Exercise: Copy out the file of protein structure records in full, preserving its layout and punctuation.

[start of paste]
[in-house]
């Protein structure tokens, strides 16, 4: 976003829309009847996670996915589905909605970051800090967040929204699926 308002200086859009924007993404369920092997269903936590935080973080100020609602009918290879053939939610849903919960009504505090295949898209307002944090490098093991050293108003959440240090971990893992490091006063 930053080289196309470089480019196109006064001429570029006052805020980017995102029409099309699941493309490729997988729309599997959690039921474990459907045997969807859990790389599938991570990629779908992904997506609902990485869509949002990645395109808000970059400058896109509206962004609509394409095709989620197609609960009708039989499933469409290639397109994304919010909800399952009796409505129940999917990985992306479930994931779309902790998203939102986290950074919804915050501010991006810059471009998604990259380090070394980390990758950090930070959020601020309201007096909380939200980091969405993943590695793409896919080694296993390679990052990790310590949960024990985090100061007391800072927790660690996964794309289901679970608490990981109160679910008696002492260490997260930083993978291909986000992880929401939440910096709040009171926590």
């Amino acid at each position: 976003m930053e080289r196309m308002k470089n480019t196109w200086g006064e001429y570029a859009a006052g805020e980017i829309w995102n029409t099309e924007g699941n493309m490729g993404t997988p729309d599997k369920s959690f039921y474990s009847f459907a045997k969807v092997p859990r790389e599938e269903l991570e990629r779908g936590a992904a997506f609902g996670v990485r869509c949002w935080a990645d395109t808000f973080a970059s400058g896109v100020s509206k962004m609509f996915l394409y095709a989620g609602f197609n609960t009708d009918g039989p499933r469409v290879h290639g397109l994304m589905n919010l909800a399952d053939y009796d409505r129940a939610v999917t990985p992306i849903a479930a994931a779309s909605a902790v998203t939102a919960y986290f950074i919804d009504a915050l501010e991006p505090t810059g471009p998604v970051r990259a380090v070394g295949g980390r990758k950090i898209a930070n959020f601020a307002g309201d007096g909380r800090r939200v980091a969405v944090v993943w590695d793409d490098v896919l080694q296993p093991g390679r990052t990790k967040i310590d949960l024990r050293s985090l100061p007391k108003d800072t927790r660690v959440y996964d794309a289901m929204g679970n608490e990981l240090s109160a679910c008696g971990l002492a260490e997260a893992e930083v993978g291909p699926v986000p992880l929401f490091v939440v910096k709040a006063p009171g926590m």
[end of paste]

[in-house]
């Protein structure tokens, strides 16, 4: 976003829309009847996670996915589905909605970051800090967040929204699926 308002200086859009924007993404369920092997269903936590935080973080100020609602009918290879053939939610849903919960009504505090295949898209307002944090490098093991050293108003959440240090971990893992490091006063 930053080289196309470089480019196109006064001429570029006052805020980017995102029409099309699941493309490729997988729309599997959690039921474990459907045997969807859990790389599938991570990629779908992904997506609902990485869509949002990645395109808000970059400058896109509206962004609509394409095709989620197609609960009708039989499933469409290639397109994304919010909800399952009796409505129940999917990985992306479930994931779309902790998203939102986290950074919804915050501010991006810059471009998604990259380090070394980390990758950090930070959020601020309201007096909380939200980091969405993943590695793409896919080694296993390679990052990790310590949960024990985090100061007391800072927790660690996964794309289901679970608490990981109160679910008696002492260490997260930083993978291909986000992880929401939440910096709040009171926590």
């Amino acid at each position: 976003m930053e080289r196309m308002k470089n480019t196109w200086g006064e001429y570029a859009a006052g805020e980017i829309w995102n029409t099309e924007g699941n493309m490729g993404t997988p729309d599997k369920s959690f039921y474990s009847f459907a045997k969807v092997p859990r790389e599938e269903l991570e990629r779908g936590a992904a997506f609902g996670v990485r869509c949002w935080a990645d395109t808000f973080a970059s400058g896109v100020s509206k962004m609509f996915l394409y095709a989620g609602f197609n609960t009708d009918g039989p499933r469409v290879h290639g397109l994304m589905n919010l909800a399952d053939y009796d409505r129940a939610v999917t990985p992306i849903a479930a994931a779309s909605a902790v998203t939102a919960y986290f950074i919804d009504a915050l501010e991006p505090t810059g471009p998604v970051r990259a380090v070394g295949g980390r990758k950090i898209a930070n959020f601020a307002g309201d007096g909380r800090r939200v980091a969405v944090v993943w590695d793409d490098v896919l080694q296993p093991g390679r990052t990790k967040i310590d949960l024990r050293s985090l100061p007391k108003d800072t927790r660690v959440y996964d794309a289901m929204g679970n608490e990981l240090s109160a679910c008696g971990l002492a260490e997260a893992e930083v993978g291909p699926v986000p992880l929401f490091v939440v910096k709040a006063p009171g926590m």